On January 22nd, the day of the March for Life, the House of Representatives will vote on legislation that bans abortion after twenty weeks—roughly the second half of pregnancy. Are those babies “precious” enough for him?
Earlier in the book, Nye had this to say about the evolutionary origins of human altruism:
Uncle lions often become beta-males and are subservient but helpful all at once. Even though they are not the parent, they are deeply genetically invested. Such is life.
It goes even beyond that. As the thought experiment extends to include our whole human family, our kin-selection choices expand to include the whole of humanity, as happens to those who [would rescue] a stranger’s child over their own mother… At some point, all of humankind seems like kin.
Couldn’t have said it better myself. He continues:
…This is not just a hypothetical situation. As I write, there was a recent, highly celebrated incident in which a firefighter in Houston, Texas, risked his life by directing his fire truck ladder to set right up against an enormous apartment-house fire. The building was unfinished, and the wind carried the flames through the open-frame lumber like a hot knife through soft butter. The firefighter got right up next to the building, which allowed a construction crewman to jump from the flaming unfinished building to the ladder. A moment later the building collapsed in a flaming hot mess, missing the two men by millimeters. The incident was caught on video.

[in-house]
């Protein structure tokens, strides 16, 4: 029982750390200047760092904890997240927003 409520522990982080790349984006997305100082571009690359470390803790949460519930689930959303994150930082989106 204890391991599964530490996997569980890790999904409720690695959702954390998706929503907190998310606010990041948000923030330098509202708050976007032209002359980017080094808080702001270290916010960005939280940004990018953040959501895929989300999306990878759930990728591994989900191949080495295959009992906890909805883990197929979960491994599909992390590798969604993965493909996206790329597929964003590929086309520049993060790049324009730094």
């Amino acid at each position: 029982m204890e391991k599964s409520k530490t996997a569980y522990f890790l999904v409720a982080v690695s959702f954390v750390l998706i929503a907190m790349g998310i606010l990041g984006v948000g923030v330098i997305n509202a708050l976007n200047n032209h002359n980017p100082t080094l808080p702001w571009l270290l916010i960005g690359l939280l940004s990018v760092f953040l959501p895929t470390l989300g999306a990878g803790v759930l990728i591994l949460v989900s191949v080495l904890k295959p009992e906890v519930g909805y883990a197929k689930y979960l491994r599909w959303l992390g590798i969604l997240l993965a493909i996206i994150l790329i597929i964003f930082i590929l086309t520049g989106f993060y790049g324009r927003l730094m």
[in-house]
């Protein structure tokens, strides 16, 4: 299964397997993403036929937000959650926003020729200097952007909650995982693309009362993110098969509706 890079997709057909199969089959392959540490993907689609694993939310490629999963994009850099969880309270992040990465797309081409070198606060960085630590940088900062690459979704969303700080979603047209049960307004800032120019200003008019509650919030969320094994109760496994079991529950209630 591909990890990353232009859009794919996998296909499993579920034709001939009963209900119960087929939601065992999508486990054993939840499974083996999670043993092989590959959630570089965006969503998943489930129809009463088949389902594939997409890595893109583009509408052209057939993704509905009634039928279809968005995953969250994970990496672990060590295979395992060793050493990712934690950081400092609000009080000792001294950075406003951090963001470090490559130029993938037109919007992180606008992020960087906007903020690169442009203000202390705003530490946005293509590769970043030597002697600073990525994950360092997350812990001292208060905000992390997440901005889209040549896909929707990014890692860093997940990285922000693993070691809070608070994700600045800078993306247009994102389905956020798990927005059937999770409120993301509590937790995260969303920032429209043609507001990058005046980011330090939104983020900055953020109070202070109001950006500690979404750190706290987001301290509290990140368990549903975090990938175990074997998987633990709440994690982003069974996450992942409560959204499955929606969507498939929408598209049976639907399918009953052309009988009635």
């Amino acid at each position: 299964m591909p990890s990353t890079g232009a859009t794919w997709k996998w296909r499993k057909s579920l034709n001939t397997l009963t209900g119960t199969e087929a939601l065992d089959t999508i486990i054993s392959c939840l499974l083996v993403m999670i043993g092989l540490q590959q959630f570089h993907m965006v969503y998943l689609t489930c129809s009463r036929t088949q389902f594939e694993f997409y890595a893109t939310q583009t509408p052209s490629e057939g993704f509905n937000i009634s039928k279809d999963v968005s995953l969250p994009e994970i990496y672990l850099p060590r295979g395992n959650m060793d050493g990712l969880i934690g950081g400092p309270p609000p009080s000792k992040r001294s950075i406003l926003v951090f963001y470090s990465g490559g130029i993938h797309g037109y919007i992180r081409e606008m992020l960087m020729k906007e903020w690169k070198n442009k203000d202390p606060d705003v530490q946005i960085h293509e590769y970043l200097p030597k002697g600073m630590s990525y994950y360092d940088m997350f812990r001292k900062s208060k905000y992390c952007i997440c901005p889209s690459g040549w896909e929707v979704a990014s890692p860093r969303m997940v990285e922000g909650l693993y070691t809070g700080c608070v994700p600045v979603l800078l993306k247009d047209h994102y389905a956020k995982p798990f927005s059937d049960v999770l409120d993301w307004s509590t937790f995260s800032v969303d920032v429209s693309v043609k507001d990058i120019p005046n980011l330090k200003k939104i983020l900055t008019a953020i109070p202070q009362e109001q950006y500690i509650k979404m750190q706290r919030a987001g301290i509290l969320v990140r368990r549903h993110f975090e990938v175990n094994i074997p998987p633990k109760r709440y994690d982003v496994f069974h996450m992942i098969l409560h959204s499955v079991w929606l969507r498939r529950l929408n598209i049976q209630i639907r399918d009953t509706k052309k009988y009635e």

All of North America watched as one of these two unrelated guys risked his life to save a stranger. We celebrated their bravery and especially the selflessness of the firefighter. Newscasters speculated as to whether or not they’d ever have reason to sit down together for a beer or just go their separate ways. There was no question in any viewer’s mind whether the firefighter and his team on the truck below did the right thing. Of course they did. Saving another life is what we do, whether we’re related or not. Thinking a little further along this line, one can imagine that those among us who would not save another’s life are generally unwelcome. They are, we might assume, less likely to meet a husband or wife and produce kids to carry those miserable genes into the future.
Well that would add a whole new dimension to the Roe effect, wouldn’t it? (I’m only kidding, I promise.)
Altruism is not a moral or religious ideal, no matter what some people might tell you. It is an essential, biological part of who we are as a species.
Hear, hear. But, as Nye likes to say, there’s more. The abortion debate reveals that the extent of that altruistic tendency varies from person to person. Some extend it to “all of humankind,” including the preborn, while others experience altruism toward a more limited age range. That raises a fascinating question: could there be a genetic component to where we stand on abortion? And if there is, what position is our current environment selecting for?
Undeniable doesn’t go into that, but it explores a vast array of equally interesting questions. So let me conclude by saying that I don’t want to be too hard on Nye. He’s a childhood hero of mine, and despite the above criticisms, I really did enjoy Undeniable and I recommend it. In fact, it’s hard for me to pick a favorite part. (The chapter explaining that racism has no basis in legitimate biological science probably wins.) The misguided abortion tangent is unfortunate, but within the context, that’s really all it is: a tangent.
Undeniable: Evolution and the Science of Creation, Bill Nye and Corey S. Powell (2014).